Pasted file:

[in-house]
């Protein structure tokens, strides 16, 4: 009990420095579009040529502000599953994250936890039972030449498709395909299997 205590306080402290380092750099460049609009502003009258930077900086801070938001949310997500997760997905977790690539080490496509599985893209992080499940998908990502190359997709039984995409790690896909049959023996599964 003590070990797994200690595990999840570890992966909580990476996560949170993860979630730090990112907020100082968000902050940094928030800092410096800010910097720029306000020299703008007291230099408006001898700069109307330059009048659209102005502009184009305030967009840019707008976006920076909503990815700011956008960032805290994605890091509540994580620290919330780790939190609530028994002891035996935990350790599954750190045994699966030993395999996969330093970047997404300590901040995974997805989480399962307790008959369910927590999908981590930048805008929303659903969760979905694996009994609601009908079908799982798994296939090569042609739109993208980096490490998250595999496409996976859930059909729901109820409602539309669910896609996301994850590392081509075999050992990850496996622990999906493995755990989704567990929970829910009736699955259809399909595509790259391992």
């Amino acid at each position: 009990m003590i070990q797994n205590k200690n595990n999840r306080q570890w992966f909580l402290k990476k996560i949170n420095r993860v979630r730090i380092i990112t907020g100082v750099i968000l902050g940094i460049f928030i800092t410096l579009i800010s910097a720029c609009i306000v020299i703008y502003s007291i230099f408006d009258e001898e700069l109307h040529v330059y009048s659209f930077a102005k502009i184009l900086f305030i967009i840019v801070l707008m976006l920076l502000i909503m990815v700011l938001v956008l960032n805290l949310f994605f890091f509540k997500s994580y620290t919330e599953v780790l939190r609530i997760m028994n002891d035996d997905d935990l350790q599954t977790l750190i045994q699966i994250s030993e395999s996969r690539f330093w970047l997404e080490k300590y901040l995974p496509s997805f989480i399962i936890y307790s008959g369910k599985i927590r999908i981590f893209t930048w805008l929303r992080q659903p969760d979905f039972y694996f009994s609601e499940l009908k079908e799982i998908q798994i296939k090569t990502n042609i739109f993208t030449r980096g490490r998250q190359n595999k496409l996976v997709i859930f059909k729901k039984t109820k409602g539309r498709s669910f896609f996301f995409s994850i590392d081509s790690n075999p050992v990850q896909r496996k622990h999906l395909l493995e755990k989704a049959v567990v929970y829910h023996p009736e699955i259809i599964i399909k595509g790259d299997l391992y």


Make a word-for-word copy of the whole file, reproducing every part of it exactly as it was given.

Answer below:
[in-house]
């Protein structure tokens, strides 16, 4: 009990420095579009040529502000599953994250936890039972030449498709395909299997 205590306080402290380092750099460049609009502003009258930077900086801070938001949310997500997760997905977790690539080490496509599985893209992080499940998908990502190359997709039984995409790690896909049959023996599964 003590070990797994200690595990999840570890992966909580990476996560949170993860979630730090990112907020100082968000902050940094928030800092410096800010910097720029306000020299703008007291230099408006001898700069109307330059009048659209102005502009184009305030967009840019707008976006920076909503990815700011956008960032805290994605890091509540994580620290919330780790939190609530028994002891035996935990350790599954750190045994699966030993395999996969330093970047997404300590901040995974997805989480399962307790008959369910927590999908981590930048805008929303659903969760979905694996009994609601009908079908799982798994296939090569042609739109993208980096490490998250595999496409996976859930059909729901109820409602539309669910896609996301994850590392081509075999050992990850496996622990999906493995755990989704567990929970829910009736699955259809399909595509790259391992």
């Amino acid at each position: 009990m003590i070990q797994n205590k200690n595990n999840r306080q570890w992966f909580l402290k990476k996560i949170n420095r993860v979630r730090i380092i990112t907020g100082v750099i968000l902050g940094i460049f928030i800092t410096l579009i800010s910097a720029c609009i306000v020299i703008y502003s007291i230099f408006d009258e001898e700069l109307h040529v330059y009048s659209f930077a102005k502009i184009l900086f305030i967009i840019v801070l707008m976006l920076l502000i909503m990815v700011l938001v956008l960032n805290l949310f994605f890091f509540k997500s994580y620290t919330e599953v780790l939190r609530i997760m028994n002891d035996d997905d935990l350790q599954t977790l750190i045994q699966i994250s030993e395999s996969r690539f330093w970047l997404e080490k300590y901040l995974p496509s997805f989480i399962i936890y307790s008959g369910k599985i927590r999908i981590f893209t930048w805008l929303r992080q659903p969760d979905f039972y694996f009994s609601e499940l009908k079908e799982i998908q798994i296939k090569t990502n042609i739109f993208t030449r980096g490490r998250q190359n595999k496409l996976v997709i859930f059909k729901k039984t109820k409602g539309r498709s669910f896609f996301f995409s994850i590392d081509s790690n075999p050992v990850q896909r496996k622990h999906l395909l493995e755990k989704a049959v567990v929970y829910h023996p009736e699955i259809i599964i399909k595509g790259d299997l391992y």